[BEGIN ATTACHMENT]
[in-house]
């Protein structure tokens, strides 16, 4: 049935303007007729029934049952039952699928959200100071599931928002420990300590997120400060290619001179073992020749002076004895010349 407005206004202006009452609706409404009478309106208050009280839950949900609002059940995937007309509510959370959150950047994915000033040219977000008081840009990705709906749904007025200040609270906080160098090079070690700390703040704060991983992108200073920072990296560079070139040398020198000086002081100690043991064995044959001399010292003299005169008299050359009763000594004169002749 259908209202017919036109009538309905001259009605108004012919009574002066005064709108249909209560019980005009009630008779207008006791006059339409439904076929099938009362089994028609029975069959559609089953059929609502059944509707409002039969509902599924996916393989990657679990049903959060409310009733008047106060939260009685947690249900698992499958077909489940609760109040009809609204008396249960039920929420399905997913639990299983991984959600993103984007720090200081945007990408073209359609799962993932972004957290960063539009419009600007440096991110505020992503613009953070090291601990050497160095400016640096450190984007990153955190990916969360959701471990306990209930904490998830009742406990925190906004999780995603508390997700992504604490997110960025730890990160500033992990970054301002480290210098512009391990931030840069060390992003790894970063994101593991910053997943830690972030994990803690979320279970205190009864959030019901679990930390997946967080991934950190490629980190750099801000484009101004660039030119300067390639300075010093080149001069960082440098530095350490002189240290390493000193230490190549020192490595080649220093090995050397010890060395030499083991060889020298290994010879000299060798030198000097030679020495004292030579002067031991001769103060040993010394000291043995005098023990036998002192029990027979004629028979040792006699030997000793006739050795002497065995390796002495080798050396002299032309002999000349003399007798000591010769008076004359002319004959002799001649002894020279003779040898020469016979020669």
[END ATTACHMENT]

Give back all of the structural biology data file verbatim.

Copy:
[in-house]
């Protein structure tokens, strides 16, 4: 049935303007007729029934049952039952699928959200100071599931928002420990300590997120400060290619001179073992020749002076004895010349 407005206004202006009452609706409404009478309106208050009280839950949900609002059940995937007309509510959370959150950047994915000033040219977000008081840009990705709906749904007025200040609270906080160098090079070690700390703040704060991983992108200073920072990296560079070139040398020198000086002081100690043991064995044959001399010292003299005169008299050359009763000594004169002749 259908209202017919036109009538309905001259009605108004012919009574002066005064709108249909209560019980005009009630008779207008006791006059339409439904076929099938009362089994028609029975069959559609089953059929609502059944509707409002039969509902599924996916393989990657679990049903959060409310009733008047106060939260009685947690249900698992499958077909489940609760109040009809609204008396249960039920929420399905997913639990299983991984959600993103984007720090200081945007990408073209359609799962993932972004957290960063539009419009600007440096991110505020992503613009953070090291601990050497160095400016640096450190984007990153955190990916969360959701471990306990209930904490998830009742406990925190906004999780995603508390997700992504604490997110960025730890990160500033992990970054301002480290210098512009391990931030840069060390992003790894970063994101593991910053997943830690972030994990803690979320279970205190009864959030019901679990930390997946967080991934950190490629980190750099801000484009101004660039030119300067390639300075010093080149001069960082440098530095350490002189240290390493000193230490190549020192490595080649220093090995050397010890060395030499083991060889020298290994010879000299060798030198000097030679020495004292030579002067031991001769103060040993010394000291043995005098023990036998002192029990027979004629028979040792006699030997000793006739050795002497065995390796002495080798050396002299032309002999000349003399007798000591010769008076004359002319004959002799001649002894020279003779040898020469016979020669």